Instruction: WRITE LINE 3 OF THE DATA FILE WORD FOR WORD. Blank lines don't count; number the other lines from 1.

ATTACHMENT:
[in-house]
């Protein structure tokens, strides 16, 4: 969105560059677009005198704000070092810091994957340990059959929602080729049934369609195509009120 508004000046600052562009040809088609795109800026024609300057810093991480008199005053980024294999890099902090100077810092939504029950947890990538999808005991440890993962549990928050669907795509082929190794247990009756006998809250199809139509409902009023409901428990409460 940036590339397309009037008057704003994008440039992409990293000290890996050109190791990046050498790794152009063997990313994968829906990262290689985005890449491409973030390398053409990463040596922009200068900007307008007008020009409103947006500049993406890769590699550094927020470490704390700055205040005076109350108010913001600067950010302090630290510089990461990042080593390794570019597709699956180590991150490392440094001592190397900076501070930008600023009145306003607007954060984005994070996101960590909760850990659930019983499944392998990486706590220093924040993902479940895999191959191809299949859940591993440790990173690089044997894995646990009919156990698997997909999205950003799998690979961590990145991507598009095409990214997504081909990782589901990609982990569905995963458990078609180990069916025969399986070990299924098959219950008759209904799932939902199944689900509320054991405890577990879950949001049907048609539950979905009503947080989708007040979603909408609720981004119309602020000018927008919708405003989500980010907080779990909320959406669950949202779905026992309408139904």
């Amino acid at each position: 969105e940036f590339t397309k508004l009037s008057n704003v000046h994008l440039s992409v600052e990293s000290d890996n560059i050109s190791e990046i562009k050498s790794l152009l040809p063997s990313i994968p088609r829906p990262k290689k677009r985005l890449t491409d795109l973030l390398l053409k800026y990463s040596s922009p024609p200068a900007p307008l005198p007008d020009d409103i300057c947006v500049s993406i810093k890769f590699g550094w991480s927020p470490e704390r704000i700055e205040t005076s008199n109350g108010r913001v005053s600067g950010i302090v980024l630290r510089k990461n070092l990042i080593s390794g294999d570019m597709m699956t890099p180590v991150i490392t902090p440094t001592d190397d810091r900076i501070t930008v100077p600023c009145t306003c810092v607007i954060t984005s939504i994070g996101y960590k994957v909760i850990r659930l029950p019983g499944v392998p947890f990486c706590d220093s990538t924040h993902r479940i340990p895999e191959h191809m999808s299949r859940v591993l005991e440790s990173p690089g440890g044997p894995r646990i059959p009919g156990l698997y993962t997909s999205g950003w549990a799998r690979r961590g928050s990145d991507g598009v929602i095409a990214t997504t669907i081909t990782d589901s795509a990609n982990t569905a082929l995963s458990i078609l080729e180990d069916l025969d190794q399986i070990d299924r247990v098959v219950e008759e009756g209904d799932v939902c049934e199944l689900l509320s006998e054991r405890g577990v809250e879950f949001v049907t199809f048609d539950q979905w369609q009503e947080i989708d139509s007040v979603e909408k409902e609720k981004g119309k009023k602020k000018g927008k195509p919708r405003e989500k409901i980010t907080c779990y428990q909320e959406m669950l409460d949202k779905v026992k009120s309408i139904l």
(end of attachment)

């Amino acid at each position: 969105e940036f590339t397309k508004l009037s008057n704003v000046h994008l440039s992409v600052e990293s000290d890996n560059i050109s190791e990046i562009k050498s790794l152009l040809p063997s990313i994968p088609r829906p990262k290689k677009r985005l890449t491409d795109l973030l390398l053409k800026y990463s040596s922009p024609p200068a900007p307008l005198p007008d020009d409103i300057c947006v500049s993406i810093k890769f590699g550094w991480s927020p470490e704390r704000i700055e205040t005076s008199n109350g108010r913001v005053s600067g950010i302090v980024l630290r510089k990461n070092l990042i080593s390794g294999d570019m597709m699956t890099p180590v991150i490392t902090p440094t001592d190397d810091r900076i501070t930008v100077p600023c009145t306003c810092v607007i954060t984005s939504i994070g996101y960590k994957v909760i850990r659930l029950p019983g499944v392998p947890f990486c706590d220093s990538t924040h993902r479940i340990p895999e191959h191809m999808s299949r859940v591993l005991e440790s990173p690089g440890g044997p894995r646990i059959p009919g156990l698997y993962t997909s999205g950003w549990a799998r690979r961590g928050s990145d991507g598009v929602i095409a990214t997504t669907i081909t990782d589901s795509a990609n982990t569905a082929l995963s458990i078609l080729e180990d069916l025969d190794q399986i070990d299924r247990v098959v219950e008759e009756g209904d799932v939902c049934e199944l689900l509320s006998e054991r405890g577990v809250e879950f949001v049907t199809f048609d539950q979905w369609q009503e947080i989708d139509s007040v979603e909408k409902e609720k981004g119309k009023k602020k000018g927008k195509p919708r405003e989500k409901i980010t907080c779990y428990q909320e959406m669950l409460d949202k779905v026992k009120s309408i139904l």